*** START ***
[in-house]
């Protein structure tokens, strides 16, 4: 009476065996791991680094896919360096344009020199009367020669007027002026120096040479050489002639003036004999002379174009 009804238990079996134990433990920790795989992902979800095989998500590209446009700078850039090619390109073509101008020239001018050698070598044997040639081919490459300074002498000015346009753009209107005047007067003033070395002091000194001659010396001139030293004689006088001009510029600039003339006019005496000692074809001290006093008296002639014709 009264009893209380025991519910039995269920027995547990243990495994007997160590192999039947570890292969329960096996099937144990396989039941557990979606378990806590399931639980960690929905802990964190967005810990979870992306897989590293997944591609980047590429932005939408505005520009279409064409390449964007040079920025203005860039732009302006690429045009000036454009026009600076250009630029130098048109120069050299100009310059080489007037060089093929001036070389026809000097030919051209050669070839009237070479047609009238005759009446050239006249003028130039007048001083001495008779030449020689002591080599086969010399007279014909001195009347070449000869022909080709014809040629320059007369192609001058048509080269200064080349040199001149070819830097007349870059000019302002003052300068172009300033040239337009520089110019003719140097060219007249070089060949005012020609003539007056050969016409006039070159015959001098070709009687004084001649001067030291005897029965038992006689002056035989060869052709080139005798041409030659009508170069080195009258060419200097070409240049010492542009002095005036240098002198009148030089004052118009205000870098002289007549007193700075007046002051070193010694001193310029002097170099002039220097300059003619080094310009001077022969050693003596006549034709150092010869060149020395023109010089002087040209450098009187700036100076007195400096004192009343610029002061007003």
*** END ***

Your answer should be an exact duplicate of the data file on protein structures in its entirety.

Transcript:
[in-house]
């Protein structure tokens, strides 16, 4: 009476065996791991680094896919360096344009020199009367020669007027002026120096040479050489002639003036004999002379174009 009804238990079996134990433990920790795989992902979800095989998500590209446009700078850039090619390109073509101008020239001018050698070598044997040639081919490459300074002498000015346009753009209107005047007067003033070395002091000194001659010396001139030293004689006088001009510029600039003339006019005496000692074809001290006093008296002639014709 009264009893209380025991519910039995269920027995547990243990495994007997160590192999039947570890292969329960096996099937144990396989039941557990979606378990806590399931639980960690929905802990964190967005810990979870992306897989590293997944591609980047590429932005939408505005520009279409064409390449964007040079920025203005860039732009302006690429045009000036454009026009600076250009630029130098048109120069050299100009310059080489007037060089093929001036070389026809000097030919051209050669070839009237070479047609009238005759009446050239006249003028130039007048001083001495008779030449020689002591080599086969010399007279014909001195009347070449000869022909080709014809040629320059007369192609001058048509080269200064080349040199001149070819830097007349870059000019302002003052300068172009300033040239337009520089110019003719140097060219007249070089060949005012020609003539007056050969016409006039070159015959001098070709009687004084001649001067030291005897029965038992006689002056035989060869052709080139005798041409030659009508170069080195009258060419200097070409240049010492542009002095005036240098002198009148030089004052118009205000870098002289007549007193700075007046002051070193010694001193310029002097170099002039220097300059003619080094310009001077022969050693003596006549034709150092010869060149020395023109010089002087040209450098009187700036100076007195400096004192009343610029002061007003």